During the 1960s, there were only five male performers of East or Southeast Asian ancestry in regular or recurring role on tv: the cook Hop Sing (Victor Sen Yung) on Bonanza, the valet Kato (Bruce Lee) on The Green Hornet, Sulu (George Takei) on Star Trek, and two assisting detectives on Hawaii Five-O. Mostly servants and sidekicks. Only Sulu was ever displayed shirtless, and that was to signify that he had become mentally unstable.
In spite of Bruce Lee's influence in popularizing Asian muscle, the 1970s were even worse: Keone Young (right) as a science-nerd teenager on Room 222, the dissolute, hard-gambling dtective Yemana (Jack Soo) on Barney Miller, teen hangout proprietor Arnold (Pat Morita) on Happy Days, and Sam (Robert Ito), lab assistant on Quincy, M.E. Hawaiian singer Don Ho had a brief daytime tv show.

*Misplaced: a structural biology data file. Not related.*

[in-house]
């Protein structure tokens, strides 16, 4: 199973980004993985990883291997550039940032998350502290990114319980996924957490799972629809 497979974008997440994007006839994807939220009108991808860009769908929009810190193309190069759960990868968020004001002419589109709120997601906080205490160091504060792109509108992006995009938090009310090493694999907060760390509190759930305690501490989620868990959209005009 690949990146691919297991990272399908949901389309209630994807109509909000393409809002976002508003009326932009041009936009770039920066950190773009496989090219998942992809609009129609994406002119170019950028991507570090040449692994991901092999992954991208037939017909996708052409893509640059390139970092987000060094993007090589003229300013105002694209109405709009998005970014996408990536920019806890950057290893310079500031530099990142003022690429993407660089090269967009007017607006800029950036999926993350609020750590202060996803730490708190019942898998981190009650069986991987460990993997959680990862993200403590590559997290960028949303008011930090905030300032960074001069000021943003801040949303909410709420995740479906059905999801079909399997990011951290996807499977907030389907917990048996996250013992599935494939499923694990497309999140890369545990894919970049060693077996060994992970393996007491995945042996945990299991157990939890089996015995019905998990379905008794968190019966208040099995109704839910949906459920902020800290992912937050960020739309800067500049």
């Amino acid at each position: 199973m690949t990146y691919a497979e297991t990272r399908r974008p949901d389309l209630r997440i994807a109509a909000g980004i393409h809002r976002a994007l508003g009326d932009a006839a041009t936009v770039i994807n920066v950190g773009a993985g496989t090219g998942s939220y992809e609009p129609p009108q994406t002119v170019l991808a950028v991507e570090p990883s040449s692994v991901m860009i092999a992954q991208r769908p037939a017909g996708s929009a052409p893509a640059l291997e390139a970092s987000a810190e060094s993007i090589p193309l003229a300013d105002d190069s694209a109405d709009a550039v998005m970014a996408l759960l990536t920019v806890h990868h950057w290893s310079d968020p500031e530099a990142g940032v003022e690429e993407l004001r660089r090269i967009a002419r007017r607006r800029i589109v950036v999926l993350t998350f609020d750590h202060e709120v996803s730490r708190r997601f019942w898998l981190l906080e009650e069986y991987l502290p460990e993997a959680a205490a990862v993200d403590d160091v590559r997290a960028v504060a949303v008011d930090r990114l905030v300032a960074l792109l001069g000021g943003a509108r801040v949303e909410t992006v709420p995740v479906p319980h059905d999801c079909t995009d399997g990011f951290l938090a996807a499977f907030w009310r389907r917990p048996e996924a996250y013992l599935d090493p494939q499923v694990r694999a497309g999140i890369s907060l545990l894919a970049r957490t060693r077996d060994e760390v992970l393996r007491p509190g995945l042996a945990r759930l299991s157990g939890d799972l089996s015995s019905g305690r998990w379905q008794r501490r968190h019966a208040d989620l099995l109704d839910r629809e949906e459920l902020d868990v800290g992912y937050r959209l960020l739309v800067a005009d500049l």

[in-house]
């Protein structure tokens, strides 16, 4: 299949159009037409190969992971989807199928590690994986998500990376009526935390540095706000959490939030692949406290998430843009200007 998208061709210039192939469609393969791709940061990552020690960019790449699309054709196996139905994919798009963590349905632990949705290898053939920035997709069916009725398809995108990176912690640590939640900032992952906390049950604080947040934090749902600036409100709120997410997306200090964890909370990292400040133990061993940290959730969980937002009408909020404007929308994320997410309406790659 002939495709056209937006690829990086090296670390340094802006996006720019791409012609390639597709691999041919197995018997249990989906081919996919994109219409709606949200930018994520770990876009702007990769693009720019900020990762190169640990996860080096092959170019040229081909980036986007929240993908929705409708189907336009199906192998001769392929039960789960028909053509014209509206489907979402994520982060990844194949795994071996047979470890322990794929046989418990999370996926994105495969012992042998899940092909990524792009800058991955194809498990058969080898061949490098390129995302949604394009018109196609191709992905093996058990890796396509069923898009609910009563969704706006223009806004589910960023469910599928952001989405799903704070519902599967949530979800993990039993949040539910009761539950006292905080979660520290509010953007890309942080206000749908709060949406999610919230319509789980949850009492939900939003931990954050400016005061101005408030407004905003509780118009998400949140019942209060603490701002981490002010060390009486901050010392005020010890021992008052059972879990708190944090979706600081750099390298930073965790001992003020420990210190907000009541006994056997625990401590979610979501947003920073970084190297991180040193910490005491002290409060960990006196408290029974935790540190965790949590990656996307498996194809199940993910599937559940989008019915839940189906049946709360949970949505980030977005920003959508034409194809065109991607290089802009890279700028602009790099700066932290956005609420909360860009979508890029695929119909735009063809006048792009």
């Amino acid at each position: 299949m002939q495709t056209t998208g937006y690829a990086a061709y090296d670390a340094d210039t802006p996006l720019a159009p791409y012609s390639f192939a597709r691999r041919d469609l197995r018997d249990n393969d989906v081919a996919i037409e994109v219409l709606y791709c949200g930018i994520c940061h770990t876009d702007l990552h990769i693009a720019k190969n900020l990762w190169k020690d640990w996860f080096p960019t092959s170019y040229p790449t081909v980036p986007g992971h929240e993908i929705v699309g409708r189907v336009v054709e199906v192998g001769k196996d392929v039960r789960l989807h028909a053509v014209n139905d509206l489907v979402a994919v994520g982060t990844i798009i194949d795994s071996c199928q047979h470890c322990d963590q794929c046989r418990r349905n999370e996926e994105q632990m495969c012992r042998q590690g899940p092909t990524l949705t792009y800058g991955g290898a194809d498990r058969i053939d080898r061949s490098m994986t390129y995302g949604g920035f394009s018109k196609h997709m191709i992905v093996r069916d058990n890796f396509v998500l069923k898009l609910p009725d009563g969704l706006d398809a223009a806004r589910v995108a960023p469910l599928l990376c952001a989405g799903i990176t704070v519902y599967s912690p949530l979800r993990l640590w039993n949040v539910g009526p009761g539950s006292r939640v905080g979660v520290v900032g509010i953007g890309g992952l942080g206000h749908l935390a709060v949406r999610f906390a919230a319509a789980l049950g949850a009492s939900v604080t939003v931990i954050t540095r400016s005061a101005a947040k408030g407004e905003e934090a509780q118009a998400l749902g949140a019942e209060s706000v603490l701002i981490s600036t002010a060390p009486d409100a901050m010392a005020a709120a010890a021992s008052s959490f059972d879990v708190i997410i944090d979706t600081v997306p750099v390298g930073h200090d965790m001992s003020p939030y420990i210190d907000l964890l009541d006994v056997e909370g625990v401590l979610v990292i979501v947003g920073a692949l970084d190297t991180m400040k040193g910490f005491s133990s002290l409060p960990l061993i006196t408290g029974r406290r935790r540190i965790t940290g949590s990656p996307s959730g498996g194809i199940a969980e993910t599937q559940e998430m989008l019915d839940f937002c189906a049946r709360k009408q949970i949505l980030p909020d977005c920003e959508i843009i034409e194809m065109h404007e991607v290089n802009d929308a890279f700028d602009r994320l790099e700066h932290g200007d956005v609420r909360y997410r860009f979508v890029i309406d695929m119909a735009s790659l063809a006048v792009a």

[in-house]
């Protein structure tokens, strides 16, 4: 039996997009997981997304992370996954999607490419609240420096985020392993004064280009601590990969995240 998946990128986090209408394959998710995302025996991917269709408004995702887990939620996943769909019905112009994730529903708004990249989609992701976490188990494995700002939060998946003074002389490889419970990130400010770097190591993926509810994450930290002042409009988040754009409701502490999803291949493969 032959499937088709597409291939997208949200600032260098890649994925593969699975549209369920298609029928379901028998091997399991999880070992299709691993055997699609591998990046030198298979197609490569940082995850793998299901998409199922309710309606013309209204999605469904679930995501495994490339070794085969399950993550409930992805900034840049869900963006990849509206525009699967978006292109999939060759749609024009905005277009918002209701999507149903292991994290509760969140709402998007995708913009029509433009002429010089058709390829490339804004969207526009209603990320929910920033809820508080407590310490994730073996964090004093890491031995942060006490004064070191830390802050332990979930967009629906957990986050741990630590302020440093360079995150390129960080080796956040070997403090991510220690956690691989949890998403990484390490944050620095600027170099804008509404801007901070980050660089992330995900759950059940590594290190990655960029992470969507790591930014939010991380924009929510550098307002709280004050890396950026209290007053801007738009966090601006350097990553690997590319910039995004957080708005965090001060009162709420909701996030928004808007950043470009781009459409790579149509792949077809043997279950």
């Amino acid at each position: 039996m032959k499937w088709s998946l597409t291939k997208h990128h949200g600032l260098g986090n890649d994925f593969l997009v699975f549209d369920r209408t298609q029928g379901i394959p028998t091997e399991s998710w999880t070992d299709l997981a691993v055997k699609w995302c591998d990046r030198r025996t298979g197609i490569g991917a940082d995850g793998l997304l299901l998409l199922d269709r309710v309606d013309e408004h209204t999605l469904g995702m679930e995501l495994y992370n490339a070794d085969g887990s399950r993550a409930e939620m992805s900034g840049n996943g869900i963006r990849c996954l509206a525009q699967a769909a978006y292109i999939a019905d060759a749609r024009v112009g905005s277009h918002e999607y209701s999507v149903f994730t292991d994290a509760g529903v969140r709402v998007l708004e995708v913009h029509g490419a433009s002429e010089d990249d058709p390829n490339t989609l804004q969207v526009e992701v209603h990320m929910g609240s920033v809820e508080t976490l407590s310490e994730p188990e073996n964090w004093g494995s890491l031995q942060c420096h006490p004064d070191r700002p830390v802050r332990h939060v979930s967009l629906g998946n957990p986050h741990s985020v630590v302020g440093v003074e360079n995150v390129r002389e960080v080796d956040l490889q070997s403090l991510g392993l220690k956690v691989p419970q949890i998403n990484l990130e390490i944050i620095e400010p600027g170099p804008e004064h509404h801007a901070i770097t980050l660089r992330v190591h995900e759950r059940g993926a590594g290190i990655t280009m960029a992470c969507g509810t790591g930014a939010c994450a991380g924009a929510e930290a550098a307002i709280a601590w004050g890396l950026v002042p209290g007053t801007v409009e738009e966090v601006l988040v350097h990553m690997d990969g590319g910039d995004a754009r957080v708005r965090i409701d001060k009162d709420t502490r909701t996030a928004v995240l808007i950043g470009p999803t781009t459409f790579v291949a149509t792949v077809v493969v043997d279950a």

There were some hunks among the sidekicks and servants, but again, not a button out of place.
But they were exceptions. Today, Asian representation on tv is almost as bad as gay representation: less than 2% of regular or recurring roles, lots of servants and sidekicks, lots of humorously asexual nerds, without so much as a flexed bicep.